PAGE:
Wakefield (1)

IMG_8840Wakefield (named after the English town of the same name)  is twenty-five kilometres south of Nelson. I went  there on Sunday, to a quilting exhibition. In fact, I was going to please a friend but was pleasantly surprised  (I did not take pictures because the light was not very good). Traditional motifs and  more modern interpretations of quilts were both very impressive. Nothing was for sale, at least not officially, and I found it refreshing to see no active promotion.  I could not help thinking, however, that if ever these quilts  were for sale, the price tag would astronomical. And that even  exorbitant prices would  be  well below their true value because each quilt  represents hundreds  or even thousands of hours of work, no doubt.

I stopped at the Anglican Church, after  the exhibition. It was founded in 1846 and is one of the oldest churches in New Zealand. The door was locked, unfortunately, and  I could only  glimpse at  the magnificent kauri benches, a precious wood from New Zealand. The cemetery is also one of the oldest in the country and I read a few epitaphs, as I always do. It is a small wooden cross which, however,  moved me the most.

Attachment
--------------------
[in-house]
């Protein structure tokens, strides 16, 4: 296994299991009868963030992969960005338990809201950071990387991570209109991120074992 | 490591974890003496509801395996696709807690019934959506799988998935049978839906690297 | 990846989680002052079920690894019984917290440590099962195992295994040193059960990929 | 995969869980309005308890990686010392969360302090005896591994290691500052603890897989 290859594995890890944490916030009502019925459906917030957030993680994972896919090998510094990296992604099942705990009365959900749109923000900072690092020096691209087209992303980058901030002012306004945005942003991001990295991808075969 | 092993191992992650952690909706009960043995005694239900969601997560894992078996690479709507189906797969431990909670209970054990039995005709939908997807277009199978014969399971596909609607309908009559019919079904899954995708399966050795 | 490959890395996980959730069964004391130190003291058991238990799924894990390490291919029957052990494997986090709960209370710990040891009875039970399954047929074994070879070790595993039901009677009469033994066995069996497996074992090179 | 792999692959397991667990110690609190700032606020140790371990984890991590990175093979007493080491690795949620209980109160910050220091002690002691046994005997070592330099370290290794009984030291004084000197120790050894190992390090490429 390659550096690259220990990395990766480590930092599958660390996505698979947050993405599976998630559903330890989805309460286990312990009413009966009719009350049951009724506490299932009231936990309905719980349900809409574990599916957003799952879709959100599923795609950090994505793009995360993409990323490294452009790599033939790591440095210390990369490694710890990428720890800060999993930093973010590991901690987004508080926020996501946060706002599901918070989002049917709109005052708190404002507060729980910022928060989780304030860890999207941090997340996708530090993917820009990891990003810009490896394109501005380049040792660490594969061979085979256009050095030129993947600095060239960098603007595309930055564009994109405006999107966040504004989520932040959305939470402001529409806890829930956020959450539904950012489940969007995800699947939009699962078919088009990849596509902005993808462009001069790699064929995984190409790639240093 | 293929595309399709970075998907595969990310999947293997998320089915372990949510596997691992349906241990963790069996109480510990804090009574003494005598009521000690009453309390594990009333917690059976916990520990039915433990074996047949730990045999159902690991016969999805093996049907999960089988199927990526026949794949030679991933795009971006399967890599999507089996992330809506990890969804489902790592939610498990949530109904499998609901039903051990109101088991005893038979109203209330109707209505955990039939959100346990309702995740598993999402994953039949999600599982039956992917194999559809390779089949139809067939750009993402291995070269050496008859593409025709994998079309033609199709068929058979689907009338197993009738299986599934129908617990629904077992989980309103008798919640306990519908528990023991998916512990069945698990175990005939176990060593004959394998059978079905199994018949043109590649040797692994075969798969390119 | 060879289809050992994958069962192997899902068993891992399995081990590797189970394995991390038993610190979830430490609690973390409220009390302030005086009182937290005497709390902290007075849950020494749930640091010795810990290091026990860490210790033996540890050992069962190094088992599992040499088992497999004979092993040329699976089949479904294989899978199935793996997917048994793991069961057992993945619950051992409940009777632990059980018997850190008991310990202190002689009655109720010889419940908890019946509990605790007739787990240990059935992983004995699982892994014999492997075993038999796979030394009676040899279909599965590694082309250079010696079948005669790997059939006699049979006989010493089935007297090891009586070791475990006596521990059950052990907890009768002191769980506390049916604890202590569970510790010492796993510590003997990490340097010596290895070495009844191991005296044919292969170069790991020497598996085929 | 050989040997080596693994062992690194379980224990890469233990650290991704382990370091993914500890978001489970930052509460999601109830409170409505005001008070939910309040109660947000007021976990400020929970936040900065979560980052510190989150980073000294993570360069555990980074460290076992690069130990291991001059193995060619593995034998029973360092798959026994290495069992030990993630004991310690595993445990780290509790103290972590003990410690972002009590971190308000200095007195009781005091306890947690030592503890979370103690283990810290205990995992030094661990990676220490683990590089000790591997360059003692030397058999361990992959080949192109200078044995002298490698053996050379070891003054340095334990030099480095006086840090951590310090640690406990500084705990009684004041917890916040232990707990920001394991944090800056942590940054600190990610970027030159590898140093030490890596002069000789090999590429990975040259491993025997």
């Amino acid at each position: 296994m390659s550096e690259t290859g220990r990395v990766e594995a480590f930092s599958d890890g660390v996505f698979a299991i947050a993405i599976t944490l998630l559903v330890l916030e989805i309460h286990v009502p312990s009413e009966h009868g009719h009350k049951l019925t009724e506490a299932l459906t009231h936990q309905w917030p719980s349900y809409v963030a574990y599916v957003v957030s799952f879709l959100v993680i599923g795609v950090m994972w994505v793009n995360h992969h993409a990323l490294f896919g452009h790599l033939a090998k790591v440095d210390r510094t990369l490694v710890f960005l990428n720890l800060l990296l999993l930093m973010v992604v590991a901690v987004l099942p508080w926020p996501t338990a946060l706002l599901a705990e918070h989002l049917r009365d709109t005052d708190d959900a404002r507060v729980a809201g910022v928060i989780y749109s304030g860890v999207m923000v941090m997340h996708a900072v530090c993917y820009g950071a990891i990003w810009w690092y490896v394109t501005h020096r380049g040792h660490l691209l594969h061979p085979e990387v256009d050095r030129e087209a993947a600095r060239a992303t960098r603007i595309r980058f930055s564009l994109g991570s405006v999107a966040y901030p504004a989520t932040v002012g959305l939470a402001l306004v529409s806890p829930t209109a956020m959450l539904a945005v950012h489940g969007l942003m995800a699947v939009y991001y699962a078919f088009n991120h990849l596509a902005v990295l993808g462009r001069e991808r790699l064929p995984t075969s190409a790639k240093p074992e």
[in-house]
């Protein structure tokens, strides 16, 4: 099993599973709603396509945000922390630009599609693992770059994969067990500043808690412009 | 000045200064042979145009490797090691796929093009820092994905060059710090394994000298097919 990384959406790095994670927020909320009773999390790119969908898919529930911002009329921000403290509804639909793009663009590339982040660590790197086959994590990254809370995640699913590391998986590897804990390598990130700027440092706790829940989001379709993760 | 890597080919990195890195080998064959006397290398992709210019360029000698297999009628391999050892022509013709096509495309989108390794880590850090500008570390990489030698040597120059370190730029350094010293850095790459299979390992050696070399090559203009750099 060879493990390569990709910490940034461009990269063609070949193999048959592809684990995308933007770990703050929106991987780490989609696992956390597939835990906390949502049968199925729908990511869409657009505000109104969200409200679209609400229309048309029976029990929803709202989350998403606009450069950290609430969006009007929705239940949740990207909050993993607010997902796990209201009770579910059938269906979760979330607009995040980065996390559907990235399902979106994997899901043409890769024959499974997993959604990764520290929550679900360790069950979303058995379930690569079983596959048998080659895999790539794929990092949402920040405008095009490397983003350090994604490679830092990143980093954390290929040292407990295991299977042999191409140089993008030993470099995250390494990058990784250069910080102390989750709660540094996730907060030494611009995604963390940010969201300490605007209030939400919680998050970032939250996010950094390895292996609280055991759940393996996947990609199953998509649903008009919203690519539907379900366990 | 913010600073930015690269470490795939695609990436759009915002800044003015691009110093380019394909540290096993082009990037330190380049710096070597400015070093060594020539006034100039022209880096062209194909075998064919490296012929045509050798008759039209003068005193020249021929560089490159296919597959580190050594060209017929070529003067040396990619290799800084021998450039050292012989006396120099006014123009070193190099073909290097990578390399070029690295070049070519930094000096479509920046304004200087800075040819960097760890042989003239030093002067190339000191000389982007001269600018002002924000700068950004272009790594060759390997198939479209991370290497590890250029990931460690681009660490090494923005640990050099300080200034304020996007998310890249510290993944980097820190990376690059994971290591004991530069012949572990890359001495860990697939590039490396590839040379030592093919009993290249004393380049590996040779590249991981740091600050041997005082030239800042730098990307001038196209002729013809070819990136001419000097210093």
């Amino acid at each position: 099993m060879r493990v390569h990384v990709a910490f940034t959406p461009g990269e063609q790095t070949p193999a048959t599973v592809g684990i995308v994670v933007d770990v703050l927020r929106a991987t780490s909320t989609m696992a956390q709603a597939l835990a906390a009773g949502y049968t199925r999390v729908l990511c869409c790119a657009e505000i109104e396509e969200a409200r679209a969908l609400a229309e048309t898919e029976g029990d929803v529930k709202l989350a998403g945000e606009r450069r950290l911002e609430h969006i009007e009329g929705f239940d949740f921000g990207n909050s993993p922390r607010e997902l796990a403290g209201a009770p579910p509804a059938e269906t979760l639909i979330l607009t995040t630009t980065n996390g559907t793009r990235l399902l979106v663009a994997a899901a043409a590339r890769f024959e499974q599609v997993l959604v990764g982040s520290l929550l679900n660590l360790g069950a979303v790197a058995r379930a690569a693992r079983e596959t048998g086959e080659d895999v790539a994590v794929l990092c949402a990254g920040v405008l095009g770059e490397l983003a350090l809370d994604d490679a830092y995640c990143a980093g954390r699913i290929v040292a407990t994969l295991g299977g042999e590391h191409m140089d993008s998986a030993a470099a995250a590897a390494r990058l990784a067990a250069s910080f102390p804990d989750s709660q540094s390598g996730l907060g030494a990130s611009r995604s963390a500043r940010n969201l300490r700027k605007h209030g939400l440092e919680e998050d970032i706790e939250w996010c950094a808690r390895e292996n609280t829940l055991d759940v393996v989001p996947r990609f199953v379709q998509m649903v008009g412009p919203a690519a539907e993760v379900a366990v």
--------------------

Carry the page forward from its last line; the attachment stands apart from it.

On the way home, I bought some organic figs on the side of the road. A beautiful autumn sun accompanied me throughout the journey. In short, a perfect day.

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12 thoughts on “Wakefield (1)”

    1. Your input is appreciated nonetheless. I may have been unclear about the use of words. This is a situation when the English is clear and French is less clear, but this is an American invention (I think), it may be why the French language has not come up with a truly French word for it.

      Liked by 1 person

  1. We have a Wakefield here, (in Massachusetts) also.

    Quilts were always beautifully crafted but in the past they were actually used on beds, and since they were” woman’s work” not seen as a fine art. Nowadays they are often being designed to be hung for a beautiful display, in a museum or art exhibit.

    Wasn’t there a time, in the past, when churches were always open? Now, unless there’s a service in progress, they all seem to be locked.

    What a nice way to spend a Sunday afternoon, Sylvie….good for the body, good for the soul. Thanks for taking us along.

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    1. The level of detail and artistic research I found in the quilts exhibited shows that quilting may be in the process a legitimate art.
      I miss the days when one could go in a church at any time, not that I am religious, but these buildings have got an atmosphere favourable to thinking, reminiscing, interiorising, etc.
      Thank you for visiting Cynthia 🙂

      Liked by 1 person

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